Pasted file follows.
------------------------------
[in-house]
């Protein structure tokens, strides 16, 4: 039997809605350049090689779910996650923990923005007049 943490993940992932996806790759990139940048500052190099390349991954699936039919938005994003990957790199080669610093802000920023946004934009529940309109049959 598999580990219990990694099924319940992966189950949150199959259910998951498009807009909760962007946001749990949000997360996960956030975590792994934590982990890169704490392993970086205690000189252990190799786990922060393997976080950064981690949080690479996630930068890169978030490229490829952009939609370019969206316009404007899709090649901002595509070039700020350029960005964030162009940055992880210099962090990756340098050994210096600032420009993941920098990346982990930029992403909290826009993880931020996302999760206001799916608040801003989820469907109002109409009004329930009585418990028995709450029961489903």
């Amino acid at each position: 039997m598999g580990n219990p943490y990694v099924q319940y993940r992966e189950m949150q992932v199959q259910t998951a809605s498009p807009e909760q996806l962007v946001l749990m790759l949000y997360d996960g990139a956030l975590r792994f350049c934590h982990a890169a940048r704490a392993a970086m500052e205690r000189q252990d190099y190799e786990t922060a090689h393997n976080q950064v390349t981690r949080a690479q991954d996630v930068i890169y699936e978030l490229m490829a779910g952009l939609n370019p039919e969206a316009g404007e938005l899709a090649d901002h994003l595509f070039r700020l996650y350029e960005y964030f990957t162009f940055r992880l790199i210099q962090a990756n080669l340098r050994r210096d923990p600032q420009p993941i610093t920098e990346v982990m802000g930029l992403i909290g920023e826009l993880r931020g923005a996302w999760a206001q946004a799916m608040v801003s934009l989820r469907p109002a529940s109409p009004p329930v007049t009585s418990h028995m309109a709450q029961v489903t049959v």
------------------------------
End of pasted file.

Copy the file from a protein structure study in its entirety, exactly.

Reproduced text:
[in-house]
């Protein structure tokens, strides 16, 4: 039997809605350049090689779910996650923990923005007049 943490993940992932996806790759990139940048500052190099390349991954699936039919938005994003990957790199080669610093802000920023946004934009529940309109049959 598999580990219990990694099924319940992966189950949150199959259910998951498009807009909760962007946001749990949000997360996960956030975590792994934590982990890169704490392993970086205690000189252990190799786990922060393997976080950064981690949080690479996630930068890169978030490229490829952009939609370019969206316009404007899709090649901002595509070039700020350029960005964030162009940055992880210099962090990756340098050994210096600032420009993941920098990346982990930029992403909290826009993880931020996302999760206001799916608040801003989820469907109002109409009004329930009585418990028995709450029961489903």
């Amino acid at each position: 039997m598999g580990n219990p943490y990694v099924q319940y993940r992966e189950m949150q992932v199959q259910t998951a809605s498009p807009e909760q996806l962007v946001l749990m790759l949000y997360d996960g990139a956030l975590r792994f350049c934590h982990a890169a940048r704490a392993a970086m500052e205690r000189q252990d190099y190799e786990t922060a090689h393997n976080q950064v390349t981690r949080a690479q991954d996630v930068i890169y699936e978030l490229m490829a779910g952009l939609n370019p039919e969206a316009g404007e938005l899709a090649d901002h994003l595509f070039r700020l996650y350029e960005y964030f990957t162009f940055r992880l790199i210099q962090a990756n080669l340098r050994r210096d923990p600032q420009p993941i610093t920098e990346v982990m802000g930029l992403i909290g920023e826009l993880r931020g923005a996302w999760a206001q946004a799916m608040v801003s934009l989820r469907p109002a529940s109409p009004p329930v007049t009585s418990h028995m309109a709450q029961v489903t049959v």